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Compton, John N

John N Compton U.S. Navy WWII
John N Compton U.S. Navy WWII


 
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Biography: John N. Compton was born Jul. 6, 1919 in Terre Haute, Indiana. He was the son of John Norvin Compton, Sr. and Lenore H. Cox Compton and had two younger siblings Robert and Lenore. His father was an engineer and worked for Carbide Carbon Chemical Inc and his mother was a homemaker. John Compton Jr. attended St. Andrews school and was graduated in 1941 from Yale. He was married to Adrienne Rickert Compton at the Church of the Resurrection, Rye, N. Y. on September 9, 1943. Mrs. Compton was a niece of Mrs. Douglas Vought, of 973 Forest Avenue and lived in Rye during the war years. John served as an officer in the U.S. Navy during World War II.
Date of Birth: 7/6/1919
Died On: 6/1/1944
Street Address: 973 Forest Avenue
Service Number: 0-119254
Branch of Service: U.S. Navy - USS HERRING (SS-233)

Veteran Code: KIA-57


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Service Time: John joined the U. S. Navy, in the spring of 1942 and after his initial training served as a Lieutenant on the U. S. S. Herring. On 21 May 1944, USS HERRING SS-233 began her eighth war patrol, setting out from Midway enroute to the Kurile Islands, an archipelago that stretches over 800 miles from Hokkaido, Japan, to Kamchatka, Russia.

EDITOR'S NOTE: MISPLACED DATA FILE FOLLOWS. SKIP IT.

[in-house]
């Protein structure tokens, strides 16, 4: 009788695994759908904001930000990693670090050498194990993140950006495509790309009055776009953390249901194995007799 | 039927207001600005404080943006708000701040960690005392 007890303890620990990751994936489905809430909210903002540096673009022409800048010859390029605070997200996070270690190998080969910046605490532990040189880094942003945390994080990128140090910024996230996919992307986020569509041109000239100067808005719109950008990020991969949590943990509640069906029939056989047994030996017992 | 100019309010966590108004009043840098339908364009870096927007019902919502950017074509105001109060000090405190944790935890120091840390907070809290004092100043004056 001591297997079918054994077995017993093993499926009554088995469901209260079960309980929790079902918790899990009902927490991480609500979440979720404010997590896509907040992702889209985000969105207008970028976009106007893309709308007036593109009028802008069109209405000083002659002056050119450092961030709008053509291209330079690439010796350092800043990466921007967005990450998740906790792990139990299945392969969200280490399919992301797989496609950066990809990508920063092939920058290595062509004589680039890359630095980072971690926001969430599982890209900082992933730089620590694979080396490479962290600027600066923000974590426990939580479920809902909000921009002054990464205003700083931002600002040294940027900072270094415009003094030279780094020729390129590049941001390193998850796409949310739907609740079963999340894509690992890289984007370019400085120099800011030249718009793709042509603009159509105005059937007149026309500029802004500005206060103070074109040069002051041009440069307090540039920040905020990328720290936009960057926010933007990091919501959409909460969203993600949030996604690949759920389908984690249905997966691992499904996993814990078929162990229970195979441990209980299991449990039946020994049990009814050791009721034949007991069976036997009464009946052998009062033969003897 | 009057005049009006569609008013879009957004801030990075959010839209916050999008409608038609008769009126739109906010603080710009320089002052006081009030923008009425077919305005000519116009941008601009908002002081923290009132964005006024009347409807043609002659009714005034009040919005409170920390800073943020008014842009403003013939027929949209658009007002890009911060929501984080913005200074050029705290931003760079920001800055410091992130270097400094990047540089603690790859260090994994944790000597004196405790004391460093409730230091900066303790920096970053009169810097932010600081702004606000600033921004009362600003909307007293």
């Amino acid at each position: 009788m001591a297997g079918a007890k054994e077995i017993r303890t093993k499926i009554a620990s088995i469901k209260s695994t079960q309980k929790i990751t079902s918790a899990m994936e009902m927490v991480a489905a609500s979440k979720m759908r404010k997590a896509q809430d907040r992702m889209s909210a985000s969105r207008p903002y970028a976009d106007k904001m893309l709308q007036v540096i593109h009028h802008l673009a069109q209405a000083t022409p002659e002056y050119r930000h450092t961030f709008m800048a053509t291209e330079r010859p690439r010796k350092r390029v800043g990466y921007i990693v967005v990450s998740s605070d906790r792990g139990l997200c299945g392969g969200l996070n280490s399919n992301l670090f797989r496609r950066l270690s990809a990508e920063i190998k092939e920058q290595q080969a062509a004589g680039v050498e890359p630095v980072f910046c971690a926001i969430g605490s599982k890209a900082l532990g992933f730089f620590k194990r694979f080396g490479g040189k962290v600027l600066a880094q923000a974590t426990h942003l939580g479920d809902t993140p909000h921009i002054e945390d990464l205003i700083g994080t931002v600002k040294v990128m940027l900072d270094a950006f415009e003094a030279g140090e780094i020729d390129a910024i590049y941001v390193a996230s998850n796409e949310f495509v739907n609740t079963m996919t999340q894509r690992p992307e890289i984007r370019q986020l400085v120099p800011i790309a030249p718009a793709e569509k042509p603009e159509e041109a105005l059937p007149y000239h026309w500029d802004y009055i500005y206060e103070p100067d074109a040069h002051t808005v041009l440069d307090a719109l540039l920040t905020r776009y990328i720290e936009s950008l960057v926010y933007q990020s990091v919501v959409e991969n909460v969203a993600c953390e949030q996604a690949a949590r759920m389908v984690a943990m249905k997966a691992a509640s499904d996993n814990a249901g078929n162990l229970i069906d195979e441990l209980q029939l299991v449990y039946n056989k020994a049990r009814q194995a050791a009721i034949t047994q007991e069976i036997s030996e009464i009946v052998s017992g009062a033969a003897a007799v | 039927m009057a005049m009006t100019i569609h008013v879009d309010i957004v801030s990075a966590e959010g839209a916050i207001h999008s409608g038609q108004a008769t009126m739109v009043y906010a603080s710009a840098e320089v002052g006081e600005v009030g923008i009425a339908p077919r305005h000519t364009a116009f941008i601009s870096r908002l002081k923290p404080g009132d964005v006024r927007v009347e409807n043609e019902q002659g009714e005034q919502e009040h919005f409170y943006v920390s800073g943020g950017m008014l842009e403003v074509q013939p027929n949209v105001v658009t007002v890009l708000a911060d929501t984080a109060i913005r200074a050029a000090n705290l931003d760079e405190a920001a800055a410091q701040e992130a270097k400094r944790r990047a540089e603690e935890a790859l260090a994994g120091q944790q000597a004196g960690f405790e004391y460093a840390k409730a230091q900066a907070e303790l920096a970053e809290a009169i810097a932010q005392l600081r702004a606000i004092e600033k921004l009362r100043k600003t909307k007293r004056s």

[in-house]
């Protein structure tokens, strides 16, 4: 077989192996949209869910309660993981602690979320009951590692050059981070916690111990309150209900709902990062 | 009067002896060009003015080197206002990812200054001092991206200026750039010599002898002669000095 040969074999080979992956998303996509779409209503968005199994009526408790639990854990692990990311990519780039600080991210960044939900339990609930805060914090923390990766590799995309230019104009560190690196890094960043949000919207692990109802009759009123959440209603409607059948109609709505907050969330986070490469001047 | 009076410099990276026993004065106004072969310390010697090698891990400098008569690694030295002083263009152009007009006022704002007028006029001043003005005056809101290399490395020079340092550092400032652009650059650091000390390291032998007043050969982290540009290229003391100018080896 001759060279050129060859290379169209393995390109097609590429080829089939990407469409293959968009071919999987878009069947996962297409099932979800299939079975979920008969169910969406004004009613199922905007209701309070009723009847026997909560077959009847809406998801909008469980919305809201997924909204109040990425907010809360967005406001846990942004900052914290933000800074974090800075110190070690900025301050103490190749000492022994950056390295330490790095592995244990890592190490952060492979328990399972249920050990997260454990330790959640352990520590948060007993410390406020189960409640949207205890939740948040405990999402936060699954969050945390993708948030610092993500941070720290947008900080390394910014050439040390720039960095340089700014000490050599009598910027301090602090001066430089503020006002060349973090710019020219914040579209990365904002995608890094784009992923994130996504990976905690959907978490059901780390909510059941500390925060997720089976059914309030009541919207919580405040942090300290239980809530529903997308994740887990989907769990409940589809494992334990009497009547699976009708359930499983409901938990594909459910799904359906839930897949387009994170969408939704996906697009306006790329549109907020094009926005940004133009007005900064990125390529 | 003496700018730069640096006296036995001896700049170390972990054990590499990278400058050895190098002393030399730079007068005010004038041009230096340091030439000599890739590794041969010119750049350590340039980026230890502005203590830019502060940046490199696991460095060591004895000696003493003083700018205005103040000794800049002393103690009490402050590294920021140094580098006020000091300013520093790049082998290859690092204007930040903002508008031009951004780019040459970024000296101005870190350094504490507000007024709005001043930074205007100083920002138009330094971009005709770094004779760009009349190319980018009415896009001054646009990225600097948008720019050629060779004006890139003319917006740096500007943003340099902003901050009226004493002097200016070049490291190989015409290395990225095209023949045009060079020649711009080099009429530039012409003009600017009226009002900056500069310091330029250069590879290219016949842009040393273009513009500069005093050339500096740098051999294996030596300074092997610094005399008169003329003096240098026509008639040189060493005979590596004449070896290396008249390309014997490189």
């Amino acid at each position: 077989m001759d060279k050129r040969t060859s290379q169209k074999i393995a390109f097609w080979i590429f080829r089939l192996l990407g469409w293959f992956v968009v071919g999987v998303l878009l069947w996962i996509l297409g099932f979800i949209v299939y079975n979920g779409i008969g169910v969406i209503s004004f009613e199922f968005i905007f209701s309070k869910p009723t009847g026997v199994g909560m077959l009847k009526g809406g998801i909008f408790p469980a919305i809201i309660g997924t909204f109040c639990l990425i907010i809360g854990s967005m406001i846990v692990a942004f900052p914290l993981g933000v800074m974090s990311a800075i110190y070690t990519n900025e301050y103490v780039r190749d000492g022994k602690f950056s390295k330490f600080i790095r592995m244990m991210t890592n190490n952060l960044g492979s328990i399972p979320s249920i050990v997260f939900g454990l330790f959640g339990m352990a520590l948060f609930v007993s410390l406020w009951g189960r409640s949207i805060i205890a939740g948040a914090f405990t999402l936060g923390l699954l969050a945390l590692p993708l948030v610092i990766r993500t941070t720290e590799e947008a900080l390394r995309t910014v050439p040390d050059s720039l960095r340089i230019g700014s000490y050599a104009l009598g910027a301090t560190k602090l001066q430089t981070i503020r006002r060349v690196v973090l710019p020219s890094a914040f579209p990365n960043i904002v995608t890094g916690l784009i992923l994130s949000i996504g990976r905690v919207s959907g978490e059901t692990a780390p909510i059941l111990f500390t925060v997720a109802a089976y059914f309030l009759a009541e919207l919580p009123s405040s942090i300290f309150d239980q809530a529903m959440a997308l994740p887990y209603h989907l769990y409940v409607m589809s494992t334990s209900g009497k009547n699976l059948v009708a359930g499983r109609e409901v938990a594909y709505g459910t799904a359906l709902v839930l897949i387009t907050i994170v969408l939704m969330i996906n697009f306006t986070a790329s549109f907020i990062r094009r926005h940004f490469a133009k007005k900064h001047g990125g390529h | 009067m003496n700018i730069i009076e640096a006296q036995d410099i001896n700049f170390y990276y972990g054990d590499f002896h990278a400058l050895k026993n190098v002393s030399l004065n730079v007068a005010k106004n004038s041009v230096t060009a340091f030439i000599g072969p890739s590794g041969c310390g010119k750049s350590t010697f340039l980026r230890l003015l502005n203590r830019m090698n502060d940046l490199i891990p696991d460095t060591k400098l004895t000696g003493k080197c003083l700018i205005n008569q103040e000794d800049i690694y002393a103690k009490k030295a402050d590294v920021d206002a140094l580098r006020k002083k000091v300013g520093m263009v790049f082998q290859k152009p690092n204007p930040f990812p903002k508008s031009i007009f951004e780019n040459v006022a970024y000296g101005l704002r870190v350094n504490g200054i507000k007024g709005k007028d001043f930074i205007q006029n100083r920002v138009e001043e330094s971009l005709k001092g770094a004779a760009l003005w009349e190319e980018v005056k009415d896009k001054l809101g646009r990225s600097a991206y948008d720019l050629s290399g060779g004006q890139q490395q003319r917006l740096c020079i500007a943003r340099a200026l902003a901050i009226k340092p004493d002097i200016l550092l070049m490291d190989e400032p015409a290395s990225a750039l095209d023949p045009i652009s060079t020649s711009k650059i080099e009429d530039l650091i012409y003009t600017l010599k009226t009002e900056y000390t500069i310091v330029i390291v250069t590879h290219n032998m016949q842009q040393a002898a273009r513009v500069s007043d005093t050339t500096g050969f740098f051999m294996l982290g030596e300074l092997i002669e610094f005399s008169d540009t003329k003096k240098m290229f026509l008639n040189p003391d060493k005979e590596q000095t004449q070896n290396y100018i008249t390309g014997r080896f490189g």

On the morning of the final day of the month she met up with USS BARB SS-220 . Held megaphone conference, the commanding officer of BARB wrote in his patrol report. Decided Barb would cover area south and west of lane, Herring to north and east to Matsuwa. At 1120: Secured conference and headed south for roving patrol along lane. HERRING would never be seen or heard from again.

Spirits aboard the boat must have been high as she turned away from BARB: Japanese records reveal that HERRING had sunk two enemy vessels the night before, one of which, Ishigaki, had been responsible for the loss of USS S-44 SS-155 back in October of 1943. Unfortunately, the records also reveal how HERRING died. The day after she rendezvoused with BARB, the boat arrived at Matsuwa Island to find two more ships at anchor. She promptly sank them, but was spotted in the process. Japanese shore batteries began lobbing shells at the sub; she was hit twice on her conning tower. Bubbles covered an area about 5 meters wide, and heavy oil covered an area of approximately 15 miles, the record states.

On Jun. 1, 1944, Eighty-three men perished aboard HERRING on what was simultaneously her most and least successful war patrol. The boat was awarded five battle stars for her wartime service.

It was not until late August that Lieut. John N. Compton, U. S. Navy, was initially reported missing in action, according to a telegram received by his wife, who was then staying with other members of her family at the Coveleigh Club, Milton Point. According to the Rye Chronicle, Parishioners of the Church of the Resurrection were asked to include him in their prayers at the Masses.

John had served the Navy for two years and four months at the time of his death. He was decorated with a unit Presidential Citation, World War II Victory Medal, and the Purple Heart. His remains were not recovered

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